Infiniti M30
Vehicle Make/Model Specifications:
Make: Infiniti
Model: M30
Infiniti M30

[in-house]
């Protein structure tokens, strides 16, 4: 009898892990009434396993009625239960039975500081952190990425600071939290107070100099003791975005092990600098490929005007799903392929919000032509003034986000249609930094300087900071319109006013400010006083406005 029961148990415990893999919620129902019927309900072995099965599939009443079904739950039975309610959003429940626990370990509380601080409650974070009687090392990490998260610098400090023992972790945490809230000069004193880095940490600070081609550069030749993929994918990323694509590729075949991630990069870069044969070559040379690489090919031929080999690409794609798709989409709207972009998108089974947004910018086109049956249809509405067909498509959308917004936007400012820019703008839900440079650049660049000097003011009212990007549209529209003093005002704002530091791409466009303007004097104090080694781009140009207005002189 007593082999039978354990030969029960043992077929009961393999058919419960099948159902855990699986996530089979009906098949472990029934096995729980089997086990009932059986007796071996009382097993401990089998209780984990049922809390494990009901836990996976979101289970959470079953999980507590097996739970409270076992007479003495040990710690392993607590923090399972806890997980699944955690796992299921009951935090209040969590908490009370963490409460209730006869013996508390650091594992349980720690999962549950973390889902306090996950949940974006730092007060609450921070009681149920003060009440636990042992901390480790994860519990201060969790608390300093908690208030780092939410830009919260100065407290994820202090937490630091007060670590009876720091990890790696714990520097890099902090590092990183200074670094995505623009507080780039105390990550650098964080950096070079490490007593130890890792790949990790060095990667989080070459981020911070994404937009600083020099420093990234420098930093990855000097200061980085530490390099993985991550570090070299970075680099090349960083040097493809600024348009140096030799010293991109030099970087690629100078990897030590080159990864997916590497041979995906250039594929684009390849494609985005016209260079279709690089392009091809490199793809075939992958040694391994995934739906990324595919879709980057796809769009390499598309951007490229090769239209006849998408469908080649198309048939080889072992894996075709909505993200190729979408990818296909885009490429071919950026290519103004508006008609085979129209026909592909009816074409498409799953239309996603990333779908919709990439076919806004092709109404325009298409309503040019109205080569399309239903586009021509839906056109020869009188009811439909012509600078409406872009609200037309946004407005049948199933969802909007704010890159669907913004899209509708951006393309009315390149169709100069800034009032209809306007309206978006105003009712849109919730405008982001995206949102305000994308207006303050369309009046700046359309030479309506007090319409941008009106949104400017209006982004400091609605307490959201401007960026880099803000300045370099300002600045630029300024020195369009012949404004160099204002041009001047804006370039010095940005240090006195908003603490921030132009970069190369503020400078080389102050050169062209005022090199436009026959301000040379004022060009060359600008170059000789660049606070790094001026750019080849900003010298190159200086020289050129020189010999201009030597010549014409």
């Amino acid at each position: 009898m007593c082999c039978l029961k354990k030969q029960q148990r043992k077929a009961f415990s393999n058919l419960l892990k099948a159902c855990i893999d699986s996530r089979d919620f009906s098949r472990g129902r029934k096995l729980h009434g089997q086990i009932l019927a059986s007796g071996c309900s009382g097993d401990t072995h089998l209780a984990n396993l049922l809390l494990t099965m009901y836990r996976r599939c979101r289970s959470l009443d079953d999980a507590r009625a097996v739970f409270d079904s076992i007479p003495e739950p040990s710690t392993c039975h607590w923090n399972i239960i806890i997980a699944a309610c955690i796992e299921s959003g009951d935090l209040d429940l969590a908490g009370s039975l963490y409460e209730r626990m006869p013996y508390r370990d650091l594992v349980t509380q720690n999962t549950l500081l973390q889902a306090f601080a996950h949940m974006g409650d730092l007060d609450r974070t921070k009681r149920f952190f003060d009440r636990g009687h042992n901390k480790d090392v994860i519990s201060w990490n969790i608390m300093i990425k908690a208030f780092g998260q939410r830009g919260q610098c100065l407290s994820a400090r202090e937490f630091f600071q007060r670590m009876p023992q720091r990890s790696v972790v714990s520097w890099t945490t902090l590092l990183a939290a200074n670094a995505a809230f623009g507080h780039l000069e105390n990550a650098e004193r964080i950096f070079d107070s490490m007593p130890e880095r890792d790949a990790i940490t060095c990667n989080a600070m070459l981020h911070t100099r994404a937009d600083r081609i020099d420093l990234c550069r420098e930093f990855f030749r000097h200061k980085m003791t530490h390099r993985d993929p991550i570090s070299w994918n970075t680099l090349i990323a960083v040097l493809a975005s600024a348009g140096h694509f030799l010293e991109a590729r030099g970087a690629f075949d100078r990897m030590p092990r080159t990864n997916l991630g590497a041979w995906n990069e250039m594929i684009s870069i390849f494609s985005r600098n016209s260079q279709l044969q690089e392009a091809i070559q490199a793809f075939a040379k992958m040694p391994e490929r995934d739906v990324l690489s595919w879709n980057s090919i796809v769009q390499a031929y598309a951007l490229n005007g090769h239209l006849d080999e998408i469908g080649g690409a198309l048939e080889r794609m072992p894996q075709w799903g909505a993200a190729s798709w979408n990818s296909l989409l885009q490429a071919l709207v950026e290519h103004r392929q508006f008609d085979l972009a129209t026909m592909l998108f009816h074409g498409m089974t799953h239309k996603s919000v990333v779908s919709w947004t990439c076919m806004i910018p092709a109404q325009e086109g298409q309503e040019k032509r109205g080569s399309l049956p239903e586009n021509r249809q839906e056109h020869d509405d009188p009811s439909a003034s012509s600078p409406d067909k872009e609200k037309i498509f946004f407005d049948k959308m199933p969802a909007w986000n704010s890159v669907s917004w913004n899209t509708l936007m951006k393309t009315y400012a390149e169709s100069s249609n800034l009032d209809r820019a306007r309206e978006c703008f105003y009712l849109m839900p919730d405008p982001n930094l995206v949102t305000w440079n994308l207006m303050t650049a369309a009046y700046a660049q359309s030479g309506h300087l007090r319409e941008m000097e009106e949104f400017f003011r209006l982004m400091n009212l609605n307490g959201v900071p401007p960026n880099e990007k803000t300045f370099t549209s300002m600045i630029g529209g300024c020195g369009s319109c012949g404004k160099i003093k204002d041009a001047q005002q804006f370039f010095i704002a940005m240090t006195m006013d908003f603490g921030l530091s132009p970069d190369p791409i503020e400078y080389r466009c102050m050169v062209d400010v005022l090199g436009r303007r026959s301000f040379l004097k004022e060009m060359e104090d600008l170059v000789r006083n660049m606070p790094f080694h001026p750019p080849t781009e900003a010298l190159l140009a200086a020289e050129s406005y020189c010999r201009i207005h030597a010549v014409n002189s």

One of the coolest features of the Infiniti M30 was the Sonar Suspension system that was also installed on the Maxima. It featured a sensor that would scan the road surface and adjusted the suspension accordingly via actuators mounted on the strut towers. There was also a switch on the center console that allowed the driver to change between "Sport" and "Comfort" settings, which were essentially "firm" and "soft", respectively. Sports cars tend to have firm, stiff suspensions that trade ride quality for handling, while luxury cars have a softer suspension to smooth out the ride being that they are less likely to need sharp handling. Unfortunately Infiniti was trying to have the M30 play two roles at once, and instead of performing one role superbly it performed two roles in a mediocre manner. The "Sport" setting isn't quite firm enough, while the "Comfort" setting was perhaps too soft. Additionally, it was sort of odd that the M30 had no factory options, so dealers offered the addition of a cellular phone and a CD player/changer. The sole engine was the VG30E, a 3.0 L SOHC V6 that produced 162 hp and was also used by many previous Nissan models such as the Maxima and the 300ZX. Like the 300ZX, the M30 was a front-engine and rear-wheel drive vehicle. The transmission was the RE4R01A, a four-speed automatic with electronic overdrive and the differential was a Nissan R200-type open differential. It is generally regarded among M30 enthusiasts that the change of engine, weak suspension and the lack of options in these categories was a serious mistake on Infiniti's part, and perhaps to blame for the lackluster sales. The M30 has a stock weight of 3400 lb (1540 kg), yet only 162 hp, creating an inadequate power to weight ratio for the intended image of a sports coupe. In addition, sports cars normally come with a manual transmission standard and have the option of an automatic. Instead, Infiniti didn't even give potential buyers the choice, as all M30s had a four-speed automatic. More or less, they did about everything wrong.

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